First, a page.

20 79 Mac Donnacha, Seosamh: Staid Reatha na Scoileanna Gaeltachta Tuarascáil don Chomhairle um Oideachas Gaeltachta agus Gaelscolaíochta, COGG Bealtaine 2005, Chapter 3, p ibid 81 Nic Gabhann, op cit. Section Ibid, Section The researcher was not able to access this data for the north of Ireland. What resources are needed and who can provide them? The support for children with SEN is generally provided in the areas of English and Mathematics. However, the IME sector also needs to provide support to children with SEN in Irish. When asked by the NCCA study what issues relating to Learning Support should be considered for the Irish-medium primary school, teachers who responded highlighted the need for: Standardised tests in Irish Learning support in mathematics through Irish Learning support for Irish Psychological and speech and language services through Irish and for Irish language acquisition Appropriate books across all curricular areas through Irish. Very similar needs have been reiterated in other reports as well. A survey of schools in the Gaeltacht (2006) 79 suggests that children with SEN in IM receive support in relation to English, Maths and Irish and that this support was provided through English in almost half of the schools, (49%), through Irish in 28% of the schools, and through a mixture of Irish and English in 23% of the schools. Number of pupils receiving support from Resource Teacher, according to subject and county 80 County English Mathematics Irish Galway (n=40 schools) Kerry (n=14 schools) Mayo (n=25 schools) Donegal (n=35 schools) Waterford, Meath & Cork (n=13) Total (n=127 schools) A survey of the Gaelscoileanna in the south of Ireland reports: Over 51% of Special Educational Needs teachers in Gaelscoileanna are providing support in English literacy skills. A further 35% of teachers are also supporting mathematics. 10% of Special Educational Needs teachers in Gaelscoileanna are providing support in Irish literacy. 2% of teachers are providing emotional support and behavioural support. 81 The survey goes on to say that, 54% of respondents are providing mathematical support through the medium of English and Irish. 36% of respondents are providing support through the medium of Irish and 10% of respondents are providing support through the medium of English. 82 These findings 83 suggest that teachers need a variety of resources for the sector. The demand for graded reading material has been a consistent demand of the sector for a very long time. A very pertinent survey of current reading materials was carried out by St. Mary s University College in Belfast investigating their usefulness to teachers, and to children learning to read. Other research has identified a lack of support material at post-primary level. While the St. Mary's survey was confined to Gaelscoileanna in the north of Ireland, it provides a valuable insight into the practical application of the existing materials, and what is required to augment them. 18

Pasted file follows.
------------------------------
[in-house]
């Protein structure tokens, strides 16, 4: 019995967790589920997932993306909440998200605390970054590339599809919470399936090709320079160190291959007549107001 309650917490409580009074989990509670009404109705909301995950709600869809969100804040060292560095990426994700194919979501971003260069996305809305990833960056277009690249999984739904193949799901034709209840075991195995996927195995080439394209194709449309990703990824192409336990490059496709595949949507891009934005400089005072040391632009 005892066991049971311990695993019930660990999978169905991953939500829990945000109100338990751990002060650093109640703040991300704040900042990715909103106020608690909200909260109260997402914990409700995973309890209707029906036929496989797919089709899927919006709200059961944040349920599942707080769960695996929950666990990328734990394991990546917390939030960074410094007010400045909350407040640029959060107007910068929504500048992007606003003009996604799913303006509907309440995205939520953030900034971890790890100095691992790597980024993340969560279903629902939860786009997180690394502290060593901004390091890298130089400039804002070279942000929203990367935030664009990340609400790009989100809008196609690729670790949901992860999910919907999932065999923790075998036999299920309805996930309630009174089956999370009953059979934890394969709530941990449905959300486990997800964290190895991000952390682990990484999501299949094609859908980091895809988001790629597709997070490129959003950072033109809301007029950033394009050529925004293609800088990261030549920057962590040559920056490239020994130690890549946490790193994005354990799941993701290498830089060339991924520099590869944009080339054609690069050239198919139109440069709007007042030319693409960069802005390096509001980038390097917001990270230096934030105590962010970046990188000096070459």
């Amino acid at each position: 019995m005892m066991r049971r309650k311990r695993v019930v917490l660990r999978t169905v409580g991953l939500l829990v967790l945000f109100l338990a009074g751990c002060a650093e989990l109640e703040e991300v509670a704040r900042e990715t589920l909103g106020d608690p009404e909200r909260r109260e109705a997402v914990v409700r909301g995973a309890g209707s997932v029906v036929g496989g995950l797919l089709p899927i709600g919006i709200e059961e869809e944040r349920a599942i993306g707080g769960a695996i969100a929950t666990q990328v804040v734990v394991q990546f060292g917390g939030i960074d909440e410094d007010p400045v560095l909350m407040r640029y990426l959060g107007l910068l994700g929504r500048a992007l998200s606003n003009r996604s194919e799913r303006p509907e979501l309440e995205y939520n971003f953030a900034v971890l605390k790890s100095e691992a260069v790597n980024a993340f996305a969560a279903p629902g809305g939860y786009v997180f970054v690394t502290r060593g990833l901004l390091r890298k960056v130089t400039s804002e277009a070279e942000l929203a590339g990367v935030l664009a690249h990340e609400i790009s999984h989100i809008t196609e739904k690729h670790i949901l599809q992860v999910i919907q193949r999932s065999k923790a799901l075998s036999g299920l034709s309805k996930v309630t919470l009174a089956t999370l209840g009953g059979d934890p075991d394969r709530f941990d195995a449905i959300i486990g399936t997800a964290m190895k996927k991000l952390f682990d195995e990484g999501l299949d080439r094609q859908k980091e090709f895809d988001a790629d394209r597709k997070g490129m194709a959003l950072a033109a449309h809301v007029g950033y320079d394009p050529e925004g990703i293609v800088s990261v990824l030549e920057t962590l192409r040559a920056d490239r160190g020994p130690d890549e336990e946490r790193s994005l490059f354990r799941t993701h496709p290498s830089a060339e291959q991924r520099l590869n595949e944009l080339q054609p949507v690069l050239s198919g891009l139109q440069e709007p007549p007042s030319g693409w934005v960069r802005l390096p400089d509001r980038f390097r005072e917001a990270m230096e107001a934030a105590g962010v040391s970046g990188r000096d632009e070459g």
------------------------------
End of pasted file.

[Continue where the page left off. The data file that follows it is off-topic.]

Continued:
Special Educational Needs Policy. Loreto College, St. Stephen s Green

Special Educational Needs Policy. Loreto College, St. Stephen s Green Loreto College St. Stephen s Green Introduction This policy is drawn up in the context of The Education Act (1998) and takes cognisance of The Equal Status Act (2000), The Equality Act (2004), The Education

More information

Individual Education Planning

Individual Education Planning SPECIAL EDUCATION SUPPORT SERVICE building on ability Individual Education Planning Special Education Support Service Aims: To enhance the quality of teaching and learning with particular reference to

More information

Scheme of grants towards the purchase of essential assistive technology equipment for pupils with physical or communicative disabilities

Scheme of grants towards the purchase of essential assistive technology equipment for pupils with physical or communicative disabilities Circular No 0010/2013 Circular to the Management Authorities of Primary Schools, Special Schools, Secondary, Community and Comprehensive Schools and the Chief Executive Officers of Vocational Education

More information

Choosing a School. A Guide For Parents and Guardians of Children and Young People with Special Educational Needs

Choosing a School. A Guide For Parents and Guardians of Children and Young People with Special Educational Needs Choosing a School A Guide For Parents and Guardians of Children and Young People with Special Educational Needs Choosing a School A Guide For Parents and Guardians of Children and Young People with Special